‘Why’ Is The Most Important Question An Entrepreneur Will Ever Ask

[“‘Why’ Is The Most Important Question An Entrepreneur Will Ever Ask” originally appeared in Forbes and is written by Larry Myler.]

Even though “why” is the most important question entrepreneurs will ever ask, it’s too often the last question they think of asking. When you’re busy focusing on solving a problem and coming up with a product indispensable to others’ lives, your focus is unwaveringly on the “what.”

As Simon Sinek explains in his TED Talk, “Finding Your Why,” every business knows what they do. They make cars, invent cellular devices, sell productivity software or provide a service. Many businesses also know how they do what they do; what makes them better than the competition and what their USPs are. But very few of them can explain why.

What is it that drives your team forward? What causes your business to exist? Why do you get out of bed in the morning? And, more importantly, why should people care? Sinek uses the example of Apple in his talk, as an innovative company that breaks the mold by not only knowing their why, but by beginning every communication with it. Instead of starting with the fact that they make quality computers and mobile devices, they kick off by challenging the way people think.

 Finding your why—finding your purpose—is the most important thing you can do as an entrepreneur. Especially if you want to join the echelons of the innovate few companies that stand out from the rest.

Knowing your why isn’t about your USPs, or the fact that your products are cheaper or more luxurious than your competitor’s. It’s more about the psychology and the passion that runs through the veins of your business. We’re all used to seeing companies marketing their products as cheaper, or in some other way better than the competition. It might convince us to buy, but it’s hardly inspiring. The few innovative companies that truly understand their core purpose and manage to communicate that to their consumers are the ones that go the distance.

 Just think about Nike. They’ve never tried to compete on price. They don’t really push the fact that their running shoes have special cushioned technology, or that they will go the distance without hurting your feet. Founder and former CEO of Nike, Phil Knight, thought differently, just like Apple. Instead of explaining what the company does or trying to compete on price, he was able to transmit the reason for their very being. Famously talking about how Nike is the “inner champion” and “inner athlete, cheering you on” even when it’s cold and wet and you feel like you can’t take any more. “Just Do It” is so much more than a slogan; it’s an inspiring mantra for employees and customers alike.

Finding your why isn’t only essential for large companies. How do you think cutting-edge startups are founded out of dorm rooms, basements and garages? Or, how can two college buddies, holed up in a hotel room, disrupt an entire industry? Knowing your why is essential for the smallest one-person operation as well as the established global conglomerate.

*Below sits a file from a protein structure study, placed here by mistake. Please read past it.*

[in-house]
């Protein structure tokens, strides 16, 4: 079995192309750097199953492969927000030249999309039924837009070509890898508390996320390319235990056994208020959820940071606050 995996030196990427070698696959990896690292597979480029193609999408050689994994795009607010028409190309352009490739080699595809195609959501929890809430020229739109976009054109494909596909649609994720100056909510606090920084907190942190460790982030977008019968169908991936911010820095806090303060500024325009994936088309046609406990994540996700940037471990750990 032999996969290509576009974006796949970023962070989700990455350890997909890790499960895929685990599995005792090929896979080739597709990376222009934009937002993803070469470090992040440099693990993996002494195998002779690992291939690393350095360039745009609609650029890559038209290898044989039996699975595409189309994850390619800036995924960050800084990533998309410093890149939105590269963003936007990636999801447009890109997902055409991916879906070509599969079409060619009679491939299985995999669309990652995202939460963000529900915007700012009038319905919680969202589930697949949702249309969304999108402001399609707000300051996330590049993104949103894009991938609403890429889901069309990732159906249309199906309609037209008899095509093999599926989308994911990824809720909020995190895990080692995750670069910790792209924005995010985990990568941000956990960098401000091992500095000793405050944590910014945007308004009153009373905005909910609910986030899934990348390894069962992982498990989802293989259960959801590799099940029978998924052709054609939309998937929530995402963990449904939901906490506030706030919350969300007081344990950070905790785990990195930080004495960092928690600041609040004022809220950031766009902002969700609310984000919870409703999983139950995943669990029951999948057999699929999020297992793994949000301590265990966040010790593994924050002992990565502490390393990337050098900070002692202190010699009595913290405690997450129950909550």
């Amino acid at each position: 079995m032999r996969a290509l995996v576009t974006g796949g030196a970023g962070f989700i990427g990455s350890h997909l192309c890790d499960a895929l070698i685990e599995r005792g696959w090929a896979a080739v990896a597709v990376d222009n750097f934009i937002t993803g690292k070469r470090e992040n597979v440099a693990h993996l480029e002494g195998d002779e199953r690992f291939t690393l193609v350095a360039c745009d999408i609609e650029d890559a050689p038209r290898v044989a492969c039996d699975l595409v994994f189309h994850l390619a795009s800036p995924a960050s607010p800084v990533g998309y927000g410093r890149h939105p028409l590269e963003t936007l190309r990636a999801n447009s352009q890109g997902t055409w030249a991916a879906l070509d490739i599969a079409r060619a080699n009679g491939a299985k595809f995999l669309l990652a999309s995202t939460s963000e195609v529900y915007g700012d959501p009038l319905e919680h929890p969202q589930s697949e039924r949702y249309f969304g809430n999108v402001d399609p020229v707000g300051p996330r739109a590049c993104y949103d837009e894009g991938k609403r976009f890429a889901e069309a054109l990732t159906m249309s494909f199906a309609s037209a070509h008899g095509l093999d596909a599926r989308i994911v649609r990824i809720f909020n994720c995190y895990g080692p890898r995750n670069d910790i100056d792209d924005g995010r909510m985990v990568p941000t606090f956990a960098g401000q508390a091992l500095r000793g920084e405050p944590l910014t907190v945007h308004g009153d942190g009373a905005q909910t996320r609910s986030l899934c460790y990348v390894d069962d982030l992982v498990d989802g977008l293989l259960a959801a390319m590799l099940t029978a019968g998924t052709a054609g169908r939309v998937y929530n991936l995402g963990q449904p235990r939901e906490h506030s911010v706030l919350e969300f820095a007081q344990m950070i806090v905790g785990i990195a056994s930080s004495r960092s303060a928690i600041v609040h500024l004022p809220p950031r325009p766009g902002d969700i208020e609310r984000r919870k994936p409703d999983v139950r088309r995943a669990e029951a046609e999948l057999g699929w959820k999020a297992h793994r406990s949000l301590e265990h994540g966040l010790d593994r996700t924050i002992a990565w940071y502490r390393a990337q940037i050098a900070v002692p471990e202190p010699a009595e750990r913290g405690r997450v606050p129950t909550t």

It’s easy to confuse your why with your passion, and they’re not always mutually exclusive. But loving your work and being enthusiastic about what you do may not be enough of a catalyst to keep other people buying into your business. The leaders behind CarVi, an automobile technology company that designs safety technology for cars, are quite clear about what they do, and they’re even clearer about why. Amy Ching, Senior Data Scientist, can recite her motivation without hesitation: “Zero accidents,” she says. Her team shares a collective understanding of the impulse behind the company’s inventions, to prevent accidents and save people’s lives. This propels their innovation forward—to the point where they are currently disrupting the automotive industry.

Examples of companies obsessed with their why abound. Take fintech leader, YapStone, a payments company dedicated to “changing how the world pays.” YapStone provides complex payment solutions for marketplace companies that enable them to focus on their core business. And they do it because of the belief that their technology can transform businesses. With its own why written on the walls of the 400+ person company, YapStone has also been able to attract top talent from major financial services companies, most recently, adding Sanjay Saraf, former CTO of Western Union Digital, to its Executive team.

Many entrepreneurs never actually stop to think about asking why. And that can be the one thing that stands between a run-of-the-mill profitable company and a worldwide success with fanatically loyal customers. Most prospective customers will hardly be inspired by yet another flashier pair of running shoes or faster service provide. You may run a successful, short-term marketing strategy that way, but will you attract A-Grade talent from far and wide? Will you build a company that strikes envy in the hearts of competitors, inspires employees to join your cause, and forges customer relationships for life? If so, why?